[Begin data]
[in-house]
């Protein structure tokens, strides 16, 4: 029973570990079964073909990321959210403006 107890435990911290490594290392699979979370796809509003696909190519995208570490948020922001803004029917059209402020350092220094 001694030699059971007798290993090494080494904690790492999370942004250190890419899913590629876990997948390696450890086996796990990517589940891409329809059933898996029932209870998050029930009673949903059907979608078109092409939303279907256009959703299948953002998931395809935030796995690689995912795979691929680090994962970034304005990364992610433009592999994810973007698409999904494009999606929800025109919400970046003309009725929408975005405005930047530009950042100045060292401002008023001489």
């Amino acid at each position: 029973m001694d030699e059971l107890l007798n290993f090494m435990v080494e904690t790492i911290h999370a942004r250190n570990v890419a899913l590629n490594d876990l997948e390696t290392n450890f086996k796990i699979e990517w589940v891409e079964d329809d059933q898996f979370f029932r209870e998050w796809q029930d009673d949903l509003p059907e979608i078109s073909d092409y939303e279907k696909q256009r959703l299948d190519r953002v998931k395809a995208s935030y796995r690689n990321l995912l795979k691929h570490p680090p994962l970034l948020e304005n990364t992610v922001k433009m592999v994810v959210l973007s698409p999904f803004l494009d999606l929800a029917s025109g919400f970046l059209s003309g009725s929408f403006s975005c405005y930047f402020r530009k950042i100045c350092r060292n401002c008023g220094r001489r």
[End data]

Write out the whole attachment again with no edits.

[in-house]
């Protein structure tokens, strides 16, 4: 029973570990079964073909990321959210403006 107890435990911290490594290392699979979370796809509003696909190519995208570490948020922001803004029917059209402020350092220094 001694030699059971007798290993090494080494904690790492999370942004250190890419899913590629876990997948390696450890086996796990990517589940891409329809059933898996029932209870998050029930009673949903059907979608078109092409939303279907256009959703299948953002998931395809935030796995690689995912795979691929680090994962970034304005990364992610433009592999994810973007698409999904494009999606929800025109919400970046003309009725929408975005405005930047530009950042100045060292401002008023001489």
């Amino acid at each position: 029973m001694d030699e059971l107890l007798n290993f090494m435990v080494e904690t790492i911290h999370a942004r250190n570990v890419a899913l590629n490594d876990l997948e390696t290392n450890f086996k796990i699979e990517w589940v891409e079964d329809d059933q898996f979370f029932r209870e998050w796809q029930d009673d949903l509003p059907e979608i078109s073909d092409y939303e279907k696909q256009r959703l299948d190519r953002v998931k395809a995208s935030y796995r690689n990321l995912l795979k691929h570490p680090p994962l970034l948020e304005n990364t992610v922001k433009m592999v994810v959210l973007s698409p999904f803004l494009d999606l929800a029917s025109g919400f970046l059209s003309g009725s929408f403006s975005c405005y930047f402020r530009k950042i100045c350092r060292n401002c008023g220094r001489r």